"Is this where North Pacific humpback whales practice their songs?"
"The steady hiss from the speakers is broken by a long, clear call. Hermann Meuter spins his chair around to a tall bank of acoustic equipment, slips on a pair of headphones, and taps a button to start recording. Janie Wray turns from her computer to look toward the source of the sound—not up at the speakers mounted on the wall but out the window to the white-capped sea.
The first notes have the mellow resonance of a saxophone in a rainy alleyway: a smooth slide up an octave, and then a descending minor arpeggio laid over the echo. The same call again, this time with an extra riff on the descent. A second voice adds a deep grumbling that sets the floor of the lab vibrating. For the next 45 minutes, the two whales sing together.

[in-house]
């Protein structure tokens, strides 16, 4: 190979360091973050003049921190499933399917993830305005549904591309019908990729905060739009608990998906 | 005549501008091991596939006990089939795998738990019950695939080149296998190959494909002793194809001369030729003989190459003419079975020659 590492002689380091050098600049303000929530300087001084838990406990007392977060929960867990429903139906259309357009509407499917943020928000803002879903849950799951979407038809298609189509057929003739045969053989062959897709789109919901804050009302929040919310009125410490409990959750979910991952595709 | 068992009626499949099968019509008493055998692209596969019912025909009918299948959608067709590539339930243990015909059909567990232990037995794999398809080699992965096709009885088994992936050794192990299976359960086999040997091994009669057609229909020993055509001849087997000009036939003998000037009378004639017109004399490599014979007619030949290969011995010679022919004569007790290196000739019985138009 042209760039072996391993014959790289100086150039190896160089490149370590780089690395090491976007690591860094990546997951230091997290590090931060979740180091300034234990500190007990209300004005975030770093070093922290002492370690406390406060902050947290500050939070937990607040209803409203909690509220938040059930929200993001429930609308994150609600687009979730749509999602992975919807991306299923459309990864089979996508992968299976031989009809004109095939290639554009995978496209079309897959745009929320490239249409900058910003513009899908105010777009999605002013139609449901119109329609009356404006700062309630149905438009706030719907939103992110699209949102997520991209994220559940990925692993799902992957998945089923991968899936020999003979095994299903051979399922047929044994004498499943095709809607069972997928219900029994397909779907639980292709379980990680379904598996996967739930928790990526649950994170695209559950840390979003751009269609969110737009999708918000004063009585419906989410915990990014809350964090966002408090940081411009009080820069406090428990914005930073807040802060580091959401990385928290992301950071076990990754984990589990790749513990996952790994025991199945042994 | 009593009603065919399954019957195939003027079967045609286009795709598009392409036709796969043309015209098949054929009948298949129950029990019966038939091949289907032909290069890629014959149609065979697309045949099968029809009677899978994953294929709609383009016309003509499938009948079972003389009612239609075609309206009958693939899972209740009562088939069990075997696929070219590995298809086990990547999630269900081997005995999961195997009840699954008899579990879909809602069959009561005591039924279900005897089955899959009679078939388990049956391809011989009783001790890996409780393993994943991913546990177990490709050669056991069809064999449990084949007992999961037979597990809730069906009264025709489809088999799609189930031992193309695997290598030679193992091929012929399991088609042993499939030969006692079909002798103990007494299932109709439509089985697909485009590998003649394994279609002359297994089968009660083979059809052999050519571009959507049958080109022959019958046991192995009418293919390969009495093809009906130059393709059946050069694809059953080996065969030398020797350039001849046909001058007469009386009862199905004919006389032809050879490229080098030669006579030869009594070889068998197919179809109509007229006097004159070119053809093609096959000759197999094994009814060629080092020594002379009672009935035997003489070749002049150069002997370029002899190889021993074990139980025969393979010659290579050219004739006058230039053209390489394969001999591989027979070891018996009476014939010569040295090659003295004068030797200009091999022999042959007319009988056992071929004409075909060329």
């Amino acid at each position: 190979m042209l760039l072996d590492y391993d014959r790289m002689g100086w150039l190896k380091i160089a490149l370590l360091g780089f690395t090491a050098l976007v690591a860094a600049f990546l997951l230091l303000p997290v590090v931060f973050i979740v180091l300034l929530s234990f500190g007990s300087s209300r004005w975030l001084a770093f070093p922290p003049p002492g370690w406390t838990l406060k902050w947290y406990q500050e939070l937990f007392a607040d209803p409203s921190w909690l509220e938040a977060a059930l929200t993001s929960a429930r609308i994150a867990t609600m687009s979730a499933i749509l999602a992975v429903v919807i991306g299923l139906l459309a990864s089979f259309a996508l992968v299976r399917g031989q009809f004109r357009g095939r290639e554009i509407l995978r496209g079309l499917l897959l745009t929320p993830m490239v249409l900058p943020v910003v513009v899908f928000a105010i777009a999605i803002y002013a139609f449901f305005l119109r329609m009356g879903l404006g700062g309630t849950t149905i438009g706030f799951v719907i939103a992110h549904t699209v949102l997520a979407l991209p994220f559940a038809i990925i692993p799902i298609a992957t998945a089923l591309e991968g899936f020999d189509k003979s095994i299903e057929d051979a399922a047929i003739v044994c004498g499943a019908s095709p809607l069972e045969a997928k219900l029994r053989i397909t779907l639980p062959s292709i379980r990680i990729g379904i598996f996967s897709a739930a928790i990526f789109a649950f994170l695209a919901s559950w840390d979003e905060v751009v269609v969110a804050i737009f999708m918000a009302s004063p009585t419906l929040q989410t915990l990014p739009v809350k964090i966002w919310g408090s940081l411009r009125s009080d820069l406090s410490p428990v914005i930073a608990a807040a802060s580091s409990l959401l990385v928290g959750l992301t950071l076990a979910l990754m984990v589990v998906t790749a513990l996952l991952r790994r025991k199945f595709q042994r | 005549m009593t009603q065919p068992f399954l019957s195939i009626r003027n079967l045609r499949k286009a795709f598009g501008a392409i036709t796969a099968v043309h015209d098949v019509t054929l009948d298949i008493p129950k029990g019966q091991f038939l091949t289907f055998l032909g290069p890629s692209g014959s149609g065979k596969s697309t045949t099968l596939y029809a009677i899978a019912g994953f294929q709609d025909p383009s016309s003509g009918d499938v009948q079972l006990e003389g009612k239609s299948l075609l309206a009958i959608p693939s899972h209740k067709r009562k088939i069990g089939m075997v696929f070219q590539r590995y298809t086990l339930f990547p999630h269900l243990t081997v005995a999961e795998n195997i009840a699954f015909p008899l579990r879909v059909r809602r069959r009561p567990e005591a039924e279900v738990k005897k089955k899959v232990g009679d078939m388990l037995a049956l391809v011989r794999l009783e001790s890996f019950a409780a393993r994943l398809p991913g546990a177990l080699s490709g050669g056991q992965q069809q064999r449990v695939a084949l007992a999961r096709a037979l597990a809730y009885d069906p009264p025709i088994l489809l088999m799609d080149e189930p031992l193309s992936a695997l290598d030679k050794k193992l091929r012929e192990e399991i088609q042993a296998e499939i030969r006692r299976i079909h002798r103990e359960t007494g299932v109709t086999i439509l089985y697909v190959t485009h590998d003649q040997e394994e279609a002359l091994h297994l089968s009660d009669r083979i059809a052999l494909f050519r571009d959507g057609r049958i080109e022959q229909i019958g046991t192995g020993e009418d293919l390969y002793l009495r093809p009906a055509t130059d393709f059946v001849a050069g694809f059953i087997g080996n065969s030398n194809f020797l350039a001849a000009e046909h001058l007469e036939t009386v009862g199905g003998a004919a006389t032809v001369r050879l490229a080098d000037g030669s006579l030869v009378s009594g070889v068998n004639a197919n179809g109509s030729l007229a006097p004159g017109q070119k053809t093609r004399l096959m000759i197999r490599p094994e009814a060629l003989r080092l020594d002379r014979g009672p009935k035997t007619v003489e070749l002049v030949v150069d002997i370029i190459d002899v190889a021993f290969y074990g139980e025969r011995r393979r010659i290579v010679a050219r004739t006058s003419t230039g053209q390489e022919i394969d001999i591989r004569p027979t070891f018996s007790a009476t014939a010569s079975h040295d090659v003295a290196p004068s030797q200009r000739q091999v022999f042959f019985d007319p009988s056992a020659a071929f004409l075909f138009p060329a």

Humpback whale songs are among the most complex, and least understood, acoustic displays in the animal kingdom. All cetaceans are vocal to some degree, and humpbacks have a wide range of feeding and social calls. The seasonal singing of male humpbacks, however, is of an entirely different order: complex, highly structured, and precisely repeated arrangements of calls, from deep grumbles to fluting trills."